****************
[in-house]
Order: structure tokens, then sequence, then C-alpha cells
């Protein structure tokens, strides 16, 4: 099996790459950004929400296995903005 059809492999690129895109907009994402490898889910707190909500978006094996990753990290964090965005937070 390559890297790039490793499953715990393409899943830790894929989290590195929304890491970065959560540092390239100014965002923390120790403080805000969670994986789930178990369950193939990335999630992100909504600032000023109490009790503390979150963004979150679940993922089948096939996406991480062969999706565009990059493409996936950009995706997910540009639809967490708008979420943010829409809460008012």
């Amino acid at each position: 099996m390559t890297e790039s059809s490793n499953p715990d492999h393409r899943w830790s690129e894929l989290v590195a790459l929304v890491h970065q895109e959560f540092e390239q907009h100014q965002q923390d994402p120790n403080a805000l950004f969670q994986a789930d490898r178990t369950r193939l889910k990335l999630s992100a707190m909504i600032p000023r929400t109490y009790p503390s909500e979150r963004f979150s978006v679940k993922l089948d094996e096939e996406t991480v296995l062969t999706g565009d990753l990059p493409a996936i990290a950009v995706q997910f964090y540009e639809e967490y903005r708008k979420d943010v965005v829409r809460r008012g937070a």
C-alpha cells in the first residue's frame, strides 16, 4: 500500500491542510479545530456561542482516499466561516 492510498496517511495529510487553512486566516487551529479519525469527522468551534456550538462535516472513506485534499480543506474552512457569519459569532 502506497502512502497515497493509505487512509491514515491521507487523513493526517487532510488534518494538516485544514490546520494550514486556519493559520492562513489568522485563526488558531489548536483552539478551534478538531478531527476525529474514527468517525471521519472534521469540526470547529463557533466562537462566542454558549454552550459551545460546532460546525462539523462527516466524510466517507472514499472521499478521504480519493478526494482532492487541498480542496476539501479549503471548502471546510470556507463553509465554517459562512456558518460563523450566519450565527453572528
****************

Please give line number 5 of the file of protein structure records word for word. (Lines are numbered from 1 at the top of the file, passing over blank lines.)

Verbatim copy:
C-alpha cells in the first residue's frame, strides 16, 4: 500500500491542510479545530456561542482516499466561516 492510498496517511495529510487553512486566516487551529479519525469527522468551534456550538462535516472513506485534499480543506474552512457569519459569532 502506497502512502497515497493509505487512509491514515491521507487523513493526517487532510488534518494538516485544514490546520494550514486556519493559520492562513489568522485563526488558531489548536483552539478551534478538531478531527476525529474514527468517525471521519472534521469540526470547529463557533466562537462566542454558549454552550459551545460546532460546525462539523462527516466524510466517507472514499472521499478521504480519493478526494482532492487541498480542496476539501479549503471548502471546510470556507463553509465554517459562512456558518460563523450566519450565527453572528